In connection with the loans, U.S. Bank employees again reviewed Peregrine's and Wasendorf's finances. In reviewing Wasendorf Construction's documents, they found its 2010 financials incomplete and suspect. In January 2011, Timmerman found Wasendorf Construction's internal financial reporting to have questionable expense levels. U.S. Bank employees also questioned Wasendorf's sources of cash, not giving credence to his explanation that Peregrine remained in operation through cash infusions from Wasendorf's successful Romanian real estate investments. Thus, they expressed their belief that the loans to the Wasendorfs and Wasendorf Construction would likely end up on the watchlist and not be repaid. Nonetheless, no further action was taken.

V. Analysis Service Charges

U.S. Bank collected analysis service charges for services on various Wasendorf accounts it held. These charges totaled nearly $30, 000 between May 2005 and December 2012. Even though the charges were attributable to individual Wasendorf accounts, U.S. Bank often collected them all directly from the 1845 Account. This was in spite of its agreement not to use funds in that account for non-futures customer purposes.

VI. Wasendorf's Fraud Comes to Light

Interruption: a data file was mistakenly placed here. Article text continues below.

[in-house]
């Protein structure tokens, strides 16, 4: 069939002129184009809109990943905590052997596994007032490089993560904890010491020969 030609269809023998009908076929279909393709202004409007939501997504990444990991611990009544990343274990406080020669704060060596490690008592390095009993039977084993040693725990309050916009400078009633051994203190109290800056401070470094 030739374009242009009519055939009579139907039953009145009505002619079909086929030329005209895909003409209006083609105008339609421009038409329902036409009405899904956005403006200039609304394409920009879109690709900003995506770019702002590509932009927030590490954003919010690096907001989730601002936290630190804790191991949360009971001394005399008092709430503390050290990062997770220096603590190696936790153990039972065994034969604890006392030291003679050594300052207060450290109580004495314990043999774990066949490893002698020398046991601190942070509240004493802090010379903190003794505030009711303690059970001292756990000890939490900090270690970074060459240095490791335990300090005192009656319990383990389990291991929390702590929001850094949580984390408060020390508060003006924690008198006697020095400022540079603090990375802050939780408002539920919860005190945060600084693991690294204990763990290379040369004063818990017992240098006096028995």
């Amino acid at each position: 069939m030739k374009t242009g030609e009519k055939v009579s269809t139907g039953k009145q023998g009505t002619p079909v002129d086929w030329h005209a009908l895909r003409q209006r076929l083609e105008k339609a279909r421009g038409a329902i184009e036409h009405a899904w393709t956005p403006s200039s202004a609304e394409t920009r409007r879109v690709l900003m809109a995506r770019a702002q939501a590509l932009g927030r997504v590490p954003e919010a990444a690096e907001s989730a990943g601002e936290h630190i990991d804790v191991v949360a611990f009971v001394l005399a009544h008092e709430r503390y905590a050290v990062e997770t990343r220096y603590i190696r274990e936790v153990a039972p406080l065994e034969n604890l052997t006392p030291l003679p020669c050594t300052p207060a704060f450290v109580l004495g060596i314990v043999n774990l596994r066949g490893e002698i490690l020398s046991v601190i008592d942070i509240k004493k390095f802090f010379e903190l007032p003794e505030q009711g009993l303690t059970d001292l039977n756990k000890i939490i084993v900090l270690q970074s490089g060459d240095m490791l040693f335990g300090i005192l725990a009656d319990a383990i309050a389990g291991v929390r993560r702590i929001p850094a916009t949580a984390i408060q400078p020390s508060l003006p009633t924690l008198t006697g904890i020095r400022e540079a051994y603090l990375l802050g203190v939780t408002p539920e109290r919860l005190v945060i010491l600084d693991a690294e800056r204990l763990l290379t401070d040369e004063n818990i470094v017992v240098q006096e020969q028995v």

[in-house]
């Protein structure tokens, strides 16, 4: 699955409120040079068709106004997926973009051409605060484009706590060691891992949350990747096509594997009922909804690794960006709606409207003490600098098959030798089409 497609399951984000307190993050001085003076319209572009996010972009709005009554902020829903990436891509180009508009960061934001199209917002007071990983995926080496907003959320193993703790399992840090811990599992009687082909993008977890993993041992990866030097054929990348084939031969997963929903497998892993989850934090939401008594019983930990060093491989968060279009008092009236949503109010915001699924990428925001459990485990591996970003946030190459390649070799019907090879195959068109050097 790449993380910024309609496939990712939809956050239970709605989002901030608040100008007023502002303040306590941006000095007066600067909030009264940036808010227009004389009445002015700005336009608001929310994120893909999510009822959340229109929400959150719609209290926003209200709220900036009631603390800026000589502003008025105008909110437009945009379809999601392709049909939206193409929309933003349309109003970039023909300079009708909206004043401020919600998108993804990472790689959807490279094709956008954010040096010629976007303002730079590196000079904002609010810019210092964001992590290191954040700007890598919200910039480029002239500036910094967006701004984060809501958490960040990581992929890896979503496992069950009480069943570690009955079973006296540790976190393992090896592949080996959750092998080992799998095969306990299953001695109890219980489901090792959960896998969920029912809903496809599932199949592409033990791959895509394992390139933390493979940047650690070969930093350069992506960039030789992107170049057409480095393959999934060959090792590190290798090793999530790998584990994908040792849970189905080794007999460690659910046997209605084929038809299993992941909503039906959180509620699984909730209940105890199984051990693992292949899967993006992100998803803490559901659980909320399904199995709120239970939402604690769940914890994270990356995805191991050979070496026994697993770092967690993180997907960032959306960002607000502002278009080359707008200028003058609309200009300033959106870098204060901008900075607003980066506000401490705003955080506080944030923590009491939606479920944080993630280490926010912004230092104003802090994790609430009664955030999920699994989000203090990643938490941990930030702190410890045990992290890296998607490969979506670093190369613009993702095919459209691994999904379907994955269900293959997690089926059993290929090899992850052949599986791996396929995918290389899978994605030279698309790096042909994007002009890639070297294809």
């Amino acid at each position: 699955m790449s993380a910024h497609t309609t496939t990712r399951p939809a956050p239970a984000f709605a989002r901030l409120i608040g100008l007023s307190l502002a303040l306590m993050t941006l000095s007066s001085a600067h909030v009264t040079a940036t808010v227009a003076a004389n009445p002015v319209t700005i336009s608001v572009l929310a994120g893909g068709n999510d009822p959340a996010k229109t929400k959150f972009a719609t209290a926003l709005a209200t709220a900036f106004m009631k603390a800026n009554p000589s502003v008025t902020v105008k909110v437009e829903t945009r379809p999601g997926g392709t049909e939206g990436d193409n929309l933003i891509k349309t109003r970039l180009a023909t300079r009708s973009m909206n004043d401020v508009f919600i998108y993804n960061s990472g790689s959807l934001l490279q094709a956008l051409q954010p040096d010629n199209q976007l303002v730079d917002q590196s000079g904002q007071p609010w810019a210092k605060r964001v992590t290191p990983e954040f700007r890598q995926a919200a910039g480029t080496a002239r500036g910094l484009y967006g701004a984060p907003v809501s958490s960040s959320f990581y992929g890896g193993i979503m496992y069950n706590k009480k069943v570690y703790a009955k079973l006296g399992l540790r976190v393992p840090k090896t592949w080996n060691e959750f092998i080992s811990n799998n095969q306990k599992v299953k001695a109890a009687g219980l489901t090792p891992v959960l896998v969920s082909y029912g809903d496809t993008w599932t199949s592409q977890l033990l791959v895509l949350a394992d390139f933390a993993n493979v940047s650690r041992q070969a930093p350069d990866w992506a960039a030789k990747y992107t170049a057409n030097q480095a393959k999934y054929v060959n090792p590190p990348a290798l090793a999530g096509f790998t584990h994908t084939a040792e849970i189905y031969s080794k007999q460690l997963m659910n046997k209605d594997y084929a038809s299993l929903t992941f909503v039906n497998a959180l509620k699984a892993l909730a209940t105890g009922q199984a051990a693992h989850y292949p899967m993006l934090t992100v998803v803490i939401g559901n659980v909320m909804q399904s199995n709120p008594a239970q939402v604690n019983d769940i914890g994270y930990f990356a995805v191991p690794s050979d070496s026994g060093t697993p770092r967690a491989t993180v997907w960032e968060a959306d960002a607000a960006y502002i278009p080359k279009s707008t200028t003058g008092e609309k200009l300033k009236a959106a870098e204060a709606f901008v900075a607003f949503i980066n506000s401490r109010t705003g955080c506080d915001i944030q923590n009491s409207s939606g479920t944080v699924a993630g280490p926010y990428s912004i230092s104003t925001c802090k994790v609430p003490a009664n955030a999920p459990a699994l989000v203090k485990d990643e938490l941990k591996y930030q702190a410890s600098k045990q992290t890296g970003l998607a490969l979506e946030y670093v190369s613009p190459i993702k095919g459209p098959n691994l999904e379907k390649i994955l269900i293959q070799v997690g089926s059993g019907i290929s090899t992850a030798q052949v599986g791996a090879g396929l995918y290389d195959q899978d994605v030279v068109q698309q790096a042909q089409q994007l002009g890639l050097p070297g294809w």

By mid-2012, Wasendorf had taken over $200 million from the 1845 Account for non-customer use. To conceal his conduct, Wasendorf had set up a post office box in Cedar Falls to appear as a U.S. Bank address so as to intercept mail intended for U.S. Bank, including balance confirmation requests that were sent by the NFA and Peregrine's auditor. This meant U.S. Bank never received the typical balance confirmation requests a bank with a customer segregated account would receive from the NFA and an FCM's auditor. As a result, Wasendorf was able to represent to the NFA, Peregrine's auditor, and its customers that Peregrine maintained a customer segregated account at U.S. Bank that had over $200 million in 2012 when the balance was actually closer to $6 million.[7] The one time U.S. Bank did receive an NFA balance confirmation request, in May 2011, Wasendorf was still able to conceal his fraud. Timmerman filled out the forms, did not notice the incorrect address for U.S. Bank, and sent the completed forms (with the proper balance for the 1845 Account) to Peregrine and the NFA. After Wasendorf received the form, he showed Timmerman the wrong address, convinced her to provide him with another confirmation form, altered the form, and sent the NFA the altered form (reflecting an inflated balance for the 1845 Account) as a correction from Timmerman. U.S. Bank did not receive any subsequent balance confirmation requests.

In mid-2012, however, the NFA was moving to a system that would allow it direct online access to the balance in customer segregated accounts. Wasendorf, realizing his actions would be exposed, attempted suicide, leaving a confession and suicide note admitting to fraud. Peregrine subsequently declared bankruptcy. Wasendorf pleaded guilty to fraud and embezzlement and is currently serving a fifty year sentence.